FIFA must do more to win back trust of football fans

FIFA must do more to win back trust of football fans

It’s been one year since Gianni Infantino was elected president of FIFA, world football’s governing body. The new president promised to win back the trust of football fans and reform FIFA, which had become a worldwide symbol of corruption following years of scandals and the dawn raid arrests of its senior officials in Zurich in 2015.

Transparency International and Forza Football, a football fan opinion platform with more than 3 million subscribers, just completed a snap survey of 25,000 fans from over 50 countries to find out what they think.

The message to Infantino is that more needs to be done: 53 per cent of fans still have no confidence in FIFA and only a quarter of fans globally think that Infantino has restored trust in FIFA.

This is better than in the days when former President Sepp Blatter was in charge; our poll in 2016 showed that 69 per cent of fans had no confidence in FIFA.

This year fans in Chile, Germany and the Netherlands are the most disenchanted, closely followed by fans in Ireland, Spain and the UK.

FIFA poll graphic 1 (map)

Here are more highlights from the poll:

FIFA’s reform agenda

On 26 February FIFA President Gianni Infantino wrote an open letter about his progress. He admitted there was more to do and referred to a 50-page FIFA 2.0 reform road map.

The road map emphasises introducing stronger compliance mechanism at FIFA’s 211 member associations in order for them to use the US$1.25 million a year they receive from FIFA.

The next step is monitoring and evaluation. Transparency International has advocated independent oversight for FIFA. To win back trust, FIFA will need outsiders to verify proper conduct and give it the stamp of approval.

FIFA Infantino trust graphic

Country highlights: 38 per cent of Italians, 32 per cent of Colombians, and 31 per cent of Thais voted YES. 71 per cent of Dutch, 66 per cent of Germans, and 60 per cent of Austrians voted NO. 58 per cent of British and 45 per cent of US fans said that they do not think Infantino has restored faith.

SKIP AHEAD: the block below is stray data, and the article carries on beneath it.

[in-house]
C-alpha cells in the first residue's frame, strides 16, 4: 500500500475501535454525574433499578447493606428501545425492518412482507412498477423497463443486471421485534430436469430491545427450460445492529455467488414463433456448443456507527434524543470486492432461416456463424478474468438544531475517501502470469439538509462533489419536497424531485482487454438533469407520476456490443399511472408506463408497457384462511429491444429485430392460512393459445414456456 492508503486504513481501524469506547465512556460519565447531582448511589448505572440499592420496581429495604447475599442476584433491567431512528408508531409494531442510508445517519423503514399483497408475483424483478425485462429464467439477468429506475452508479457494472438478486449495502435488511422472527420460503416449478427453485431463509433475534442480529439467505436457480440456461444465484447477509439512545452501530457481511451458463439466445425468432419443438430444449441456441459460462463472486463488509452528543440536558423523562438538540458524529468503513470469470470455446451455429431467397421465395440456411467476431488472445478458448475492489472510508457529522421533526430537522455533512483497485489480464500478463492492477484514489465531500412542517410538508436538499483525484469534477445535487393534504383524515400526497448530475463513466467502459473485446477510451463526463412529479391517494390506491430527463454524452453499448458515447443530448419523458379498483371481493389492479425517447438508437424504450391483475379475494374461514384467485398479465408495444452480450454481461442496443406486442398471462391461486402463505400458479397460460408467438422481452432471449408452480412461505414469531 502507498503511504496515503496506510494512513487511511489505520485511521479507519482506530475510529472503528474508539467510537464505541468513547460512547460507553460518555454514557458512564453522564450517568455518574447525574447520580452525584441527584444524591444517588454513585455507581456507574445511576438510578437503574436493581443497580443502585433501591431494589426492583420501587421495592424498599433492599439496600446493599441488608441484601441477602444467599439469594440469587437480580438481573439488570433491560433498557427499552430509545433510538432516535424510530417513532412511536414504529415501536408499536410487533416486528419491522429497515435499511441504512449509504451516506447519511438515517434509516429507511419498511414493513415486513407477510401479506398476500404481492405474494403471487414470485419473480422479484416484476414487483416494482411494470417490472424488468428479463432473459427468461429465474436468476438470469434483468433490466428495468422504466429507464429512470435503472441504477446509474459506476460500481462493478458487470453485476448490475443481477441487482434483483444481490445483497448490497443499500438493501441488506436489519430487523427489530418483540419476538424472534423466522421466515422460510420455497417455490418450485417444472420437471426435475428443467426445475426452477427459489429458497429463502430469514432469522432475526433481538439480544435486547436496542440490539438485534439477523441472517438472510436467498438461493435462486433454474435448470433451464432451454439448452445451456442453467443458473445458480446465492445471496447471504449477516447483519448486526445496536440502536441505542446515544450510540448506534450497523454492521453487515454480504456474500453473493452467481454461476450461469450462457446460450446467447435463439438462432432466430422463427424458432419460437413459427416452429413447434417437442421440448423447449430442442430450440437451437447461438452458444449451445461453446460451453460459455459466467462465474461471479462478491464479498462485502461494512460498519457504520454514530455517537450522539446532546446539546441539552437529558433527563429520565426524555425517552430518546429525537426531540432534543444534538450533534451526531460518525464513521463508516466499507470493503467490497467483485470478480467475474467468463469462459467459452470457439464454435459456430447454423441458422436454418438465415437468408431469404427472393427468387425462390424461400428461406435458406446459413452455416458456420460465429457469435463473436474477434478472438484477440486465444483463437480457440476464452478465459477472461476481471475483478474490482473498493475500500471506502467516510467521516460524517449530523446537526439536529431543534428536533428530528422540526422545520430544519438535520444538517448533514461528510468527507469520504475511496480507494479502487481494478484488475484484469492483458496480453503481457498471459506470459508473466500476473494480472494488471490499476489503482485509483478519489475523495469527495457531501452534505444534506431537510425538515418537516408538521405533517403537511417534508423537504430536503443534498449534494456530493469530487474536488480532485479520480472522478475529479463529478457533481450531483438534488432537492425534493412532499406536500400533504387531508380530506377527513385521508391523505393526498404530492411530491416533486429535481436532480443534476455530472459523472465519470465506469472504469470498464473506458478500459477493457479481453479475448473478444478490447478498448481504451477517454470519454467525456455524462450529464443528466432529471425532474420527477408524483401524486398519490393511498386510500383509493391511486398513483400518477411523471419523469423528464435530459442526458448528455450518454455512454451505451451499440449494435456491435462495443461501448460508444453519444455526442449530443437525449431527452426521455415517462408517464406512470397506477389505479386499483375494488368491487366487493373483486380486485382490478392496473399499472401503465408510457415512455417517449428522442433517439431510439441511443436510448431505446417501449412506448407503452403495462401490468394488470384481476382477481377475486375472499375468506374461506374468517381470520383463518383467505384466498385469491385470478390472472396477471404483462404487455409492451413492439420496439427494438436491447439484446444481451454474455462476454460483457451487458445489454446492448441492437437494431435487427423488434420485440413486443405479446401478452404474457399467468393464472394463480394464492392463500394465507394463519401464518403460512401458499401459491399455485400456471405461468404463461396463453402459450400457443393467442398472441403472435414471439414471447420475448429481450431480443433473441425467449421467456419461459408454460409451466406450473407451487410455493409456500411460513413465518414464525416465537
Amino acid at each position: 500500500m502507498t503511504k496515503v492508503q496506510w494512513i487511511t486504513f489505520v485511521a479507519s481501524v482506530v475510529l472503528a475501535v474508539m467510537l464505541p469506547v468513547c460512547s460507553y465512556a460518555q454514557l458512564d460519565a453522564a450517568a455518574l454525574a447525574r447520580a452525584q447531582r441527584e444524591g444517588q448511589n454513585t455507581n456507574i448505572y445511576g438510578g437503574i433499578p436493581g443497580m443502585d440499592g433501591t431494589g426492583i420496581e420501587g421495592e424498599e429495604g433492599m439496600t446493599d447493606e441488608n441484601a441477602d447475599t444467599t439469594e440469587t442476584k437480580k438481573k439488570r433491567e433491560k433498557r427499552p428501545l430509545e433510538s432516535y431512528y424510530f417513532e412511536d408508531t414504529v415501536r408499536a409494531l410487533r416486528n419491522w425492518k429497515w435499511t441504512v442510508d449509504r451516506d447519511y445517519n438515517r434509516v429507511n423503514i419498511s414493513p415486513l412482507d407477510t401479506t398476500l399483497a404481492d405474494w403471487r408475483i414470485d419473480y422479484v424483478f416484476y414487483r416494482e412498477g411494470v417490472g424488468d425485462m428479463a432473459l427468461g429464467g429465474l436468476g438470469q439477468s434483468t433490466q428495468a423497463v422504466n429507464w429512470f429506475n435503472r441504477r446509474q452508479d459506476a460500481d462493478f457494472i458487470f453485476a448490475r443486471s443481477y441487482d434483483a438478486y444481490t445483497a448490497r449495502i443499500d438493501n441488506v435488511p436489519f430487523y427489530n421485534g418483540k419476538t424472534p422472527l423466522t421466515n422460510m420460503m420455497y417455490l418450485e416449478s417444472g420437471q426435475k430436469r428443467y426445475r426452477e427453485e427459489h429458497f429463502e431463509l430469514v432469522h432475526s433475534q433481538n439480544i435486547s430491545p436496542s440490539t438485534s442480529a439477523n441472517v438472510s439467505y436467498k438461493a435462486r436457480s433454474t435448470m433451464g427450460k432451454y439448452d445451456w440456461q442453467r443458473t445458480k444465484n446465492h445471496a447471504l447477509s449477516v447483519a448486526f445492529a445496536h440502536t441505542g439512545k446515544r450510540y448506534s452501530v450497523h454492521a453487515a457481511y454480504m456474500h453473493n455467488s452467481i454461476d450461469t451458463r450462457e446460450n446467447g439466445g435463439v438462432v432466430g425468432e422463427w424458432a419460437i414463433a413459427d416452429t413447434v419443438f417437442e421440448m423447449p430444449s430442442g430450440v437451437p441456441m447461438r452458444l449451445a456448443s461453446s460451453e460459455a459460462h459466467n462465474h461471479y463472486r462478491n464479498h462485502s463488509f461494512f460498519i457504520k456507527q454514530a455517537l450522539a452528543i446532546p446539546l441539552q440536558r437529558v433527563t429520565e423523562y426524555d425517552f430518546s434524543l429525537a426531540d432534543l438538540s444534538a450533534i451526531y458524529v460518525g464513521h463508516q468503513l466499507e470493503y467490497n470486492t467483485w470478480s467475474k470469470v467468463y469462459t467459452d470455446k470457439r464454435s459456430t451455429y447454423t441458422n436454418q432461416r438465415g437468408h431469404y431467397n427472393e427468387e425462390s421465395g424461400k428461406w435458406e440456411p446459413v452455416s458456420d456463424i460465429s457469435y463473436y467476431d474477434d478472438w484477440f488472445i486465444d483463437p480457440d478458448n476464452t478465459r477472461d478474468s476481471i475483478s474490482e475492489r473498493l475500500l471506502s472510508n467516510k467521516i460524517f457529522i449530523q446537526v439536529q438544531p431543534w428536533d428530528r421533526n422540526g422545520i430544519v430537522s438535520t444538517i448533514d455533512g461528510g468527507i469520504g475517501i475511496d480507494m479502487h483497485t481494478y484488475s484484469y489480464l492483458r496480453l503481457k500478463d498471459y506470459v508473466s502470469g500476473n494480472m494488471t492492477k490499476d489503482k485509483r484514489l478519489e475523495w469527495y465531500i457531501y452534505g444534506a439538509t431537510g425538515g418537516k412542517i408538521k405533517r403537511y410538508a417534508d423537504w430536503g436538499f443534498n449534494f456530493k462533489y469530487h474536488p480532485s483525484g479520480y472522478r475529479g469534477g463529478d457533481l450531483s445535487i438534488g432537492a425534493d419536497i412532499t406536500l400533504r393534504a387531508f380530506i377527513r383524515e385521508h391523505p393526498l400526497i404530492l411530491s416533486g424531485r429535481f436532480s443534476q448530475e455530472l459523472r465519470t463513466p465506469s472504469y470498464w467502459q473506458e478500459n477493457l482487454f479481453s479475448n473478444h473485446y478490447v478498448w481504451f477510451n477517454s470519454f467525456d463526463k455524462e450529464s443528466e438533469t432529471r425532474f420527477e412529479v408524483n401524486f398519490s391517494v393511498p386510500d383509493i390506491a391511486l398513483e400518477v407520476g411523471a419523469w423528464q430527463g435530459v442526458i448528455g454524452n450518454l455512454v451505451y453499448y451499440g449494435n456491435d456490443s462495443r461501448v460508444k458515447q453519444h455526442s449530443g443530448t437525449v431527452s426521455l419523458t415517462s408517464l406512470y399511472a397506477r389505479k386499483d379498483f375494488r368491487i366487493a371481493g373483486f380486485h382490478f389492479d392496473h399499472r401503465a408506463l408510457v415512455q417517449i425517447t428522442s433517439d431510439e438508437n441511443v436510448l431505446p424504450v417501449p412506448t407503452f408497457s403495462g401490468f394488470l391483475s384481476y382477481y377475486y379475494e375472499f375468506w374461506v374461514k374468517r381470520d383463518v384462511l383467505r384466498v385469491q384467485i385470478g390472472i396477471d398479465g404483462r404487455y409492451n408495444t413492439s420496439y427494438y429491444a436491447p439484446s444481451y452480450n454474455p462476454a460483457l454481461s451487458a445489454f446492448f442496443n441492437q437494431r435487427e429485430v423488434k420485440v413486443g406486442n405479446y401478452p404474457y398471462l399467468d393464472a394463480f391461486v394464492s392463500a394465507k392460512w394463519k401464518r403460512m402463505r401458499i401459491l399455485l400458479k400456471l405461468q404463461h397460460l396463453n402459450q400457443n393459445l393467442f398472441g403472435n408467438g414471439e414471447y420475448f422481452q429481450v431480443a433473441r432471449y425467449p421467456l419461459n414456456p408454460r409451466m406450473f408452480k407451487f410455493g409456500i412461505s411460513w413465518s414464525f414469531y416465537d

FIFA fighting corruption graphic

Country highlights: 70 per cent of Germans, 65 per cent of Austrians, and 63 per cent of French do not feel that FIFA is actively working against corruption. 55 per cent of British and 45 per cent of US also voted NO. But 50 per cent of Thais, 47 per cent of South Africans, and 44 per cent of Costa Ricans believe that the organisation is doing enough.

Last year’s Transparency International and Forza Football survey found that 69 per cent of fans across the world didn’t have confidence in FIFA. This shows that, following the departure of Sepp Blatter, fewer fans distrust the organisation. But the fact that over half the fans still lack confidence in FIFA signifies there is much work to be done.

FIFA confidence graphic

Country highlights: 25 per cent more Italians, 22 per cent more Costa Ricans, 15 per cent more US, and 8 per cent more British voters have gained confidence in FIFA now as compared to last year.

71 per cent of Chileans, 70 per cent of Germans, and 70 per cent of Dutch voters expressed they do not have confidence in FIFA this year.

57 per cent of Thais, 46 per cent of Italians, and 44 per cent of Japanese voters expressed that they do have confidence in FIFA.

FIFA areas of corruption graphic

Voters were allowed to choose more than one. Below are the percentage of fans that responded to each individual area.